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Examining 100 years since Russian revolt

Every once in a while, a perfect storm of events and circumstances come together to change history. So it was in 1917 with the Russian Revolution.

     The lead-up to the revolution, however, began long before 1917.

“There had been a very long tradition of revolutionary activity in Russia, going all the way back into the 1850s and even earlier,” Mark Mengerink, LU associate professor of history, said. “There were lots of revolutionaries from different parts of the political spectrum who were always kind of upset with the czarist regime, so that’s part of the background. Economically, Russia was not exactly in the greatest place leading up to the 1917 revolution, so there were also economic factors that were at play.”

These factors were further exacerbated by the impact of World War I, Mengerink said.

“The more short-term cause of the revolution was how badly the war was going for Russia,” he said. “The main thing was the distribution of food. What was happening was, most of the food was going to the front for the soldiers during the war, which left cities, but also the countryside, scarce of food. In early 1917, you start to see bread riots in the cities, and that’s how the czarist government is toppled, eventually. The soldiers who are sent out to stop the bread riots actually join in.”

Initially, Russia was ruled by a provisional government from Czar Nicholas II’s ouster in March to November 1917.

“A more moderate group of people step in once the Czar abdicates, led by a guy named Alexander Kerensky,” Mengerink said. “What Kerensky does, when he comes in, is that he makes three crucial mistakes: first of all, he keeps Russia in the war. The second mistake is that he wants writing the new constitution to take time. That doesn’t please a lot of people. The third thing is that he doesn’t find a solution to the food problem.”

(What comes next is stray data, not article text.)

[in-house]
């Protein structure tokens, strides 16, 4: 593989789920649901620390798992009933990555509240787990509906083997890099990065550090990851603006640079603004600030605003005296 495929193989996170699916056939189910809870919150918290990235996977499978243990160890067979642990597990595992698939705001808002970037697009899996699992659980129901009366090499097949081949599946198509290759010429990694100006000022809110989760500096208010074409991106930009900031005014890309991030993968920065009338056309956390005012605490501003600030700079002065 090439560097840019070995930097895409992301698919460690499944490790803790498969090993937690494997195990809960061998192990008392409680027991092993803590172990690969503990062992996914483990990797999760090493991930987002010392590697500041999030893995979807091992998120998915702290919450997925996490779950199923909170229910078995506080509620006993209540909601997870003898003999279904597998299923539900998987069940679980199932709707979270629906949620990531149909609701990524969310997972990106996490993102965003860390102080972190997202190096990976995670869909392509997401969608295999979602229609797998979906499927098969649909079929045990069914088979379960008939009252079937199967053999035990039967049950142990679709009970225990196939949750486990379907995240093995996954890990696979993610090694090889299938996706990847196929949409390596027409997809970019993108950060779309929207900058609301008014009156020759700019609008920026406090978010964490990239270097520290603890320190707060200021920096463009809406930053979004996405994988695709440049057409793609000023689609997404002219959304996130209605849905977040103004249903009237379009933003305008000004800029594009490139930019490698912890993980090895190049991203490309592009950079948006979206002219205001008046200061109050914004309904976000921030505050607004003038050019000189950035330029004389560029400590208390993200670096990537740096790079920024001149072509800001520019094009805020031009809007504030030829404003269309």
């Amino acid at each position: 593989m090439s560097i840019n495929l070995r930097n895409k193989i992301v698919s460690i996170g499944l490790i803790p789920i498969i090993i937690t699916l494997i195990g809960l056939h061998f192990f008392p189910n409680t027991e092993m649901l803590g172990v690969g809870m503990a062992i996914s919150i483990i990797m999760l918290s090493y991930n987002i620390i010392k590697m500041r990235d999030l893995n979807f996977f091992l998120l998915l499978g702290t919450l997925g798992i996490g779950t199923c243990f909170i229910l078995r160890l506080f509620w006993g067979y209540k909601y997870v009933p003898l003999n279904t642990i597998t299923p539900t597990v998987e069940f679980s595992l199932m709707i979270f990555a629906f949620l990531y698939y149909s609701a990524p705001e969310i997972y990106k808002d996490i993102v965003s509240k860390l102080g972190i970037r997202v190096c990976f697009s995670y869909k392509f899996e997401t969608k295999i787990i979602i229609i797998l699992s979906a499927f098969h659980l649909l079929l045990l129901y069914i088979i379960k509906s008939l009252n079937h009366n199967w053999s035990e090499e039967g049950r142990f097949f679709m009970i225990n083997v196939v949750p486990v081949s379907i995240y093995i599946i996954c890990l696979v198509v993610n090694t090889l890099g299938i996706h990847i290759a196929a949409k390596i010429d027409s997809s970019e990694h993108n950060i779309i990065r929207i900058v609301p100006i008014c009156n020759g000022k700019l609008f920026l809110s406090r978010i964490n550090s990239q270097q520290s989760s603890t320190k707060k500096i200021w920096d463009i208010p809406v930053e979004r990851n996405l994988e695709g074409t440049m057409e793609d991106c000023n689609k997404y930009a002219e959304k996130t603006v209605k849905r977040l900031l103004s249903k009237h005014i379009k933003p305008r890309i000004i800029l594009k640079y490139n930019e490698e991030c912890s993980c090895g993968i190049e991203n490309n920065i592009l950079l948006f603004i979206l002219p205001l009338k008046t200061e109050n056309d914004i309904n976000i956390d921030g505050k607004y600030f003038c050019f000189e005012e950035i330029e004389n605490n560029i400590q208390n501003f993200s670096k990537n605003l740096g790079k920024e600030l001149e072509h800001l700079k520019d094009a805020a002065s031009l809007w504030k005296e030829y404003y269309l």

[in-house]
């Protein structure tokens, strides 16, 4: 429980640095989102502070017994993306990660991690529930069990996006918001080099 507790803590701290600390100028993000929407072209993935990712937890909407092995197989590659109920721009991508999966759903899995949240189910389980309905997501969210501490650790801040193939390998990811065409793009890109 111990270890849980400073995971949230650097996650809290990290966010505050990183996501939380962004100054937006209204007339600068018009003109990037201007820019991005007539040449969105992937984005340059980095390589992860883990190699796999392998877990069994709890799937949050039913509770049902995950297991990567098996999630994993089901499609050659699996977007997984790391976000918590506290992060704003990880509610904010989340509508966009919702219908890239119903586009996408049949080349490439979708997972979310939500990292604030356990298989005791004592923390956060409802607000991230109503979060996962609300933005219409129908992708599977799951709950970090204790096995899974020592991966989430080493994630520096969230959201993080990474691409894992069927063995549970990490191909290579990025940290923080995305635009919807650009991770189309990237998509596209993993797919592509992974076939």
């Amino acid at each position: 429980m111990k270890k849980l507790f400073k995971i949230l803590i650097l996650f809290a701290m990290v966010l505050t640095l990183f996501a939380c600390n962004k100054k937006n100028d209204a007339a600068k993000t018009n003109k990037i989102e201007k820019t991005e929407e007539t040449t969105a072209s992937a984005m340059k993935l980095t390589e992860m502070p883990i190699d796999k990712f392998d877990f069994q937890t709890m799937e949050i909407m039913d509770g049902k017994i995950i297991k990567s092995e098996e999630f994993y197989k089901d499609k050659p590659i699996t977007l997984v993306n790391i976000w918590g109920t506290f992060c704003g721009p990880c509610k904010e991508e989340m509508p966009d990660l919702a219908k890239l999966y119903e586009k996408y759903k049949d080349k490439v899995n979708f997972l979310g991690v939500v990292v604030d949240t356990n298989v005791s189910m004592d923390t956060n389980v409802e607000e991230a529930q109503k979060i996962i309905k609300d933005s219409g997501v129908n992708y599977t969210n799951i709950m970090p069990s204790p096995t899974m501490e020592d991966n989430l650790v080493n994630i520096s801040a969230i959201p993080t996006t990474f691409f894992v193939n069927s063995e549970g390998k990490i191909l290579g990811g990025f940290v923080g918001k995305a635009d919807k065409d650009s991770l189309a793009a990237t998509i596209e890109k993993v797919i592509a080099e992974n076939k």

Eventually the provisional government also fell, and Russia was taken over by the Bolsheviks, led by Vladimir Ilyich Lenin.

“When (the Bolsheviks) realize that Kerensky is not going to move the revolution any further forward, they start agitating in the cities,” he said. “This entire time, Lenin is actually not in Russia. He’s in Switzerland. He had been exiled for his previous revolutionary activity. In order to undermine Russia’s war effort, Germany agrees to allow Lenin to travel across Germany by train.

“In March of 1917, when the revolution begins, you get a series of workers’ and soldiers’ councils that are set up throughout the country, mainly in the cities, and these councils are known as Soviets. They consist of lots of different political viewpoints. (Lenin) essentially gets some of the Soviets to support his coup. What happens in early November is the Bolsheviks, with the help of some army units and some of the Soviets, decide to overthrow Kerensky and the provisional government.”

Once the Bolsheviks were in power, one of their first actions was to pull Russia out of WWI, Mengerink said.

“They enter into negotiations with the Germans to end the war with Germany,” he said. “Lenin didn’t believe in the war at all, and the Bolsheviks didn’t believe in the war, so there wasn’t any way they were going to fight it. But they also believed that fighting the war was going to get in the way of creating socialism in Russia, so that’s why they ended it. In March of 1918, officially, the war between Russia and Germany ends. The Bolshevik government signs a treaty with Germany. Russia had to give up a lot — most of Ukraine, most of the industrialized sector of the Russian economy.”

However, the sudden changes in government in Russia led to armed conflict inside the country.

“Almost immediately after the Bolsheviks overthrow the provisional government, you essentially get a civil war inside of Russia,” Mengerink said. “The war lasts until 1921. It’s extremely brutal and involves not only issues of politics, but also ethnicity, because the Ukrainians (whose territory had been given back to Russia under the Treaty of Versailles) are trying to gain their independence and they don’t know whether they should go with the Bolsheviks, or if they should go with the Bolshevik opponents, who are known as the Whites. You’ve got the Poles in there — since the 1790s, their country disappeared from the map, so they want their independence. So it’s a political-ethnic civil war.”